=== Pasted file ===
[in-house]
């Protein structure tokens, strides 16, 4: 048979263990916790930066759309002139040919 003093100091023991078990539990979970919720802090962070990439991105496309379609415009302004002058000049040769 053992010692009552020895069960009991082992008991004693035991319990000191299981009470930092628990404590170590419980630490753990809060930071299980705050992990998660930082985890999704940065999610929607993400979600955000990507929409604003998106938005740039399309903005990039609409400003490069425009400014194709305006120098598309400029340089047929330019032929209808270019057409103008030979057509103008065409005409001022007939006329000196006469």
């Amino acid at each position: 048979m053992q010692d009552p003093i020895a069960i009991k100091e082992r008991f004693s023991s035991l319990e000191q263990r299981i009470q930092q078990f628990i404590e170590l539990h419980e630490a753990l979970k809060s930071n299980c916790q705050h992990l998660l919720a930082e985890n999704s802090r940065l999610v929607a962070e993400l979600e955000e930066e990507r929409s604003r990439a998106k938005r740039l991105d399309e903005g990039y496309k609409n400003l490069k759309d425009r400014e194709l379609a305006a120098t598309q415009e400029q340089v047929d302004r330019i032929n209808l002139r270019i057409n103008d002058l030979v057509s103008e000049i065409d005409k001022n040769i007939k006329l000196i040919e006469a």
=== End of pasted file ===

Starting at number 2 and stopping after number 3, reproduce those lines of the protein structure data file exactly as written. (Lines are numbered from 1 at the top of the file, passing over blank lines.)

């Protein structure tokens, strides 16, 4: 048979263990916790930066759309002139040919 003093100091023991078990539990979970919720802090962070990439991105496309379609415009302004002058000049040769 053992010692009552020895069960009991082992008991004693035991319990000191299981009470930092628990404590170590419980630490753990809060930071299980705050992990998660930082985890999704940065999610929607993400979600955000990507929409604003998106938005740039399309903005990039609409400003490069425009400014194709305006120098598309400029340089047929330019032929209808270019057409103008030979057509103008065409005409001022007939006329000196006469």
């Amino acid at each position: 048979m053992q010692d009552p003093i020895a069960i009991k100091e082992r008991f004693s023991s035991l319990e000191q263990r299981i009470q930092q078990f628990i404590e170590l539990h419980e630490a753990l979970k809060s930071n299980c916790q705050h992990l998660l919720a930082e985890n999704s802090r940065l999610v929607a962070e993400l979600e955000e930066e990507r929409s604003r990439a998106k938005r740039l991105d399309e903005g990039y496309k609409n400003l490069k759309d425009r400014e194709l379609a305006a120098t598309q415009e400029q340089v047929d302004r330019i032929n209808l002139r270019i057409n103008d002058l030979v057509s103008e000049i065409d005409k001022n040769i007939k006329l000196i040919e006469a």